Some wise person once noted that in life there's nothing constant but change. With that in mind, this website page will list new, ever-changing information as Galveston recovers from Hurricane Ike.
I will reference the page number from the book and address that needs "tweaking" before delivering the updated information.

Corrections to the Second Printing

Pg. 7 – The second 2115 Strand should be 2117 Strand. At the bottom of the page, 2117 Strand should be 2119 Strand.

Pg. 16 2300 Ship Mechanic's Row – Tremont House – When the Tremont House re-opened in June 2009, the upscale Merchant Prince restaurant was converted into a more casual Cafe, featuring lighter bites and Internet connections for guests.

Pg. 17 (top) 2309 - 17 Mechanic – Berlocher Row – After Hurricane Ike, the east-end theatre company took over the long-struggling Strand Theatre.

(bottom) 2202-10 Mechanic Ave – New windows have recently been added to display nautical antiques.

Pg. 27 – 1702 Postoffice: No longer a B&B (since 2013)

Pg. 29 1702 Winnie – The live oak has morphed into a tin woodsman to pay homage to King Vidor.

Pg. 49 – 1601 Ball: No longer a B&B (2013)

Pg. 51 – 1323 Ball: RE: Barbara Lenz Jacobs – see pg. 32 of driving guide, Beyond the Beaten Paths as this address should be 1323 CHURCH

Pg. 70 – 2618 Broadway: Hurricane Ike closed Ashton Villa as a House Museum but it can still be rented out for parties, weddings and meetings

Pg. 71 823 Rosenberg – The large fire hydrant and dalmation wood sculptures were the first carved on site after Hurricane Ike's damage to the two live oaks here.

Pgs. 92-93 Seawall Monument – On its eastern side, this Monument also marks the completion of the Grade Raising to this point in 1911.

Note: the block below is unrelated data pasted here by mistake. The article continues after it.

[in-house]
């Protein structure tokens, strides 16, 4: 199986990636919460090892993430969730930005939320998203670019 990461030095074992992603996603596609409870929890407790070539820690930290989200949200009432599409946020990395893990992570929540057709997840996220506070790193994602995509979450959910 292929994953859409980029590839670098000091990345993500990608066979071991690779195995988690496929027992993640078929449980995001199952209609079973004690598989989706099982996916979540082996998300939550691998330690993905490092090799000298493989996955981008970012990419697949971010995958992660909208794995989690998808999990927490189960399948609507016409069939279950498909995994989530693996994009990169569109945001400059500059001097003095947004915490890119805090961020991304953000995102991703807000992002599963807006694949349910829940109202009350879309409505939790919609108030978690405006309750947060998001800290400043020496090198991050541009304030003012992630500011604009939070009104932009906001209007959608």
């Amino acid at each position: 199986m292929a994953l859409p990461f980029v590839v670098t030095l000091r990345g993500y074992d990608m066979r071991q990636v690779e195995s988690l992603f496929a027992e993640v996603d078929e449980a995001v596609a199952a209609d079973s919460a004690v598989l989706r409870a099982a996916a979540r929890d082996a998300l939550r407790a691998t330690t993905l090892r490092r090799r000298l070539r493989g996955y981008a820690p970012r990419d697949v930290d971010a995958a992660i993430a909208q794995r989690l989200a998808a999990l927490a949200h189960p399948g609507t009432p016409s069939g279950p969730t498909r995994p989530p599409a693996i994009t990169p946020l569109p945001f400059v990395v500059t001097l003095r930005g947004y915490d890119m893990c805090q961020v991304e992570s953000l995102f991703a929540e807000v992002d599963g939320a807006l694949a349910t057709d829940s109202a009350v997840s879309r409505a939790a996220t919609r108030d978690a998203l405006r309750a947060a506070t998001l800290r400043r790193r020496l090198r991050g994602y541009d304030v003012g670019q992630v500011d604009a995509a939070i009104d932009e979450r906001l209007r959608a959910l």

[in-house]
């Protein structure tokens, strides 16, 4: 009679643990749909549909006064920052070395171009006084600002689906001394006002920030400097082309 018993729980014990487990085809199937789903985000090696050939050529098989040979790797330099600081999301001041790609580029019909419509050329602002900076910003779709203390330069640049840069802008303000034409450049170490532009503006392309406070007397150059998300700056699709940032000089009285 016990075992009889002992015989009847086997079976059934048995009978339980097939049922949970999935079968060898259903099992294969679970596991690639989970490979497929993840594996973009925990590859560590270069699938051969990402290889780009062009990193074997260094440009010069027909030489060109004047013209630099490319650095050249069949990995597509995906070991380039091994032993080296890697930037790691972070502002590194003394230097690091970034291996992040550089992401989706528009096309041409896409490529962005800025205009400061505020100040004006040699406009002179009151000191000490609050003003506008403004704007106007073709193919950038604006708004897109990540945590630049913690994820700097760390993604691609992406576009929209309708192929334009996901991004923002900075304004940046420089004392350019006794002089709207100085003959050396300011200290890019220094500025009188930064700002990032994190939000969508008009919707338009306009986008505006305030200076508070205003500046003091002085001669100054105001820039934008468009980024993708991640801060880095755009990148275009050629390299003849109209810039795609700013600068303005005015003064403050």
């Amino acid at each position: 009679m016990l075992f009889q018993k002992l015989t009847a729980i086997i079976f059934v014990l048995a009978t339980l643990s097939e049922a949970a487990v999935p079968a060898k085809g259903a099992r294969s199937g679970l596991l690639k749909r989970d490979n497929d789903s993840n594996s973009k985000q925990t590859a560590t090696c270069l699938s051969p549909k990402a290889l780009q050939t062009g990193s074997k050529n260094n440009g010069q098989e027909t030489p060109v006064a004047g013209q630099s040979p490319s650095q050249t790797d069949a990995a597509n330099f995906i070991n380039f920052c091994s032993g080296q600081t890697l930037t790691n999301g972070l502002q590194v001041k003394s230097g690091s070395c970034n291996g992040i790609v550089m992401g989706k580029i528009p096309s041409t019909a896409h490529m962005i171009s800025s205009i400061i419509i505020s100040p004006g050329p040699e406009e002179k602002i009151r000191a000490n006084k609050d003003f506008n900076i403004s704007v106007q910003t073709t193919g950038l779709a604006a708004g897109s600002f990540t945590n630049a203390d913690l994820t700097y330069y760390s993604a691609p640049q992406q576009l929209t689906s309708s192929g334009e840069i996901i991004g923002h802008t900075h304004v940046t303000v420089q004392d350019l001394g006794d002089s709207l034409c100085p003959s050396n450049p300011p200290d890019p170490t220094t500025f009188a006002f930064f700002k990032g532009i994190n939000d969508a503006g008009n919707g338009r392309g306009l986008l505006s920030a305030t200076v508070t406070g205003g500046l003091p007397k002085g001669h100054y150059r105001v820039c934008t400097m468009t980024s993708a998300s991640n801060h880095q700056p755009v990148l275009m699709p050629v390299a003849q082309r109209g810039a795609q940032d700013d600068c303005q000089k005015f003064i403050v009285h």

Pg. 99 Welcome Back to Murdock's Pier and Gift Shop which has been re-built! It reopened during the Spring, 2010.

Pg. 100 – 2501 Seawall: Please Pier restored by Tilman Fertitta after Hurricane Ike; re-opened May, 2012

Pg. 116 5012 Sherman – Architect Charles L. Zweiner designed this home for his own family.

Pg. 127 #30 Cedar Lawn Circle – W. L. Moody III financed this house but the original builder is unknown.

Moody rented it to Frank and Helen Cox in 1934. Two years later he announced he would foreclose so they bought it.

Pg. 128 #18 Cedar Lawn Circle – The Braslau's house at #17 on the Circle was multi-level with a garage featuring the same brick and ceramic tile.

Pg. 129 #11 Cedar Lawn Circle – Architect Andrew Fraser was born in Scotland in 1883 but immigrated to the United States in 1915.

Pg. 133 – Please add #18 Cedar Lawn South: Built in 1936 for the J. W. Hapton family, this two-story Classical Revival has a sun porch above its entry. When Judge Edward J. Harris owned it, he had a new garage with an upstairs office constructed when he retired in 1994. Wife June nicknamed it "New Beginnings."

Pg. 134 #24 South Drive – This home is referred to as Fairchild's "Norman Cottage"

#40 South Drive – The Kelso home was designed by Galveston architect Charles L. Zweiner.

Pg. 144 2908 Ave O –The Ballinger Mills, Jr. home was designed by Cameron Fairchild.

Pg. 150 1605 33rd Street – The house also witnessed Galveston's first Mardi Gras Ball in 1853. Menard died in 1856.

Pg. 151 1121 33rd St. – Mrs. Sarah C. Hurtley

Pg. 162 – 1017 16th Street: at present, one of Galveston's newest Bed-&-Breakfasts (since 2013)

Pg. 170 – 1315 21st Street: This old Orphans' Home is being restored as a Texana Museum

A Special "Thanks and Thanks and Ever Thanks" to my O.L.L.I. class for their help with these changes!

Corrections to the First Printing

Page 25 – 1816 Postoffice is open again as a Bed and Breakfast – Welcome Back! However, the small shop, pictured on the next page, is no longer standing.

Page 79 - captioned beneath photo should read: 1400, 1406 Rosenberg.

Page 144 – 2908 Avenue O: Ballinger Mills who built the Georgian Villa in 1911 was actually the grandson of William P. and Holly Jack Ballinger.

Page 151 – 1103 33rd Street: Herman Marwitz bought the home in 1889 to give to his daughter as a wedding present.

Page 170 – 1302-04 21st Street was originally built as a corner grocery store, then served as apartments before the Ofmans bought it in 1956.

© . Another Member of the Family.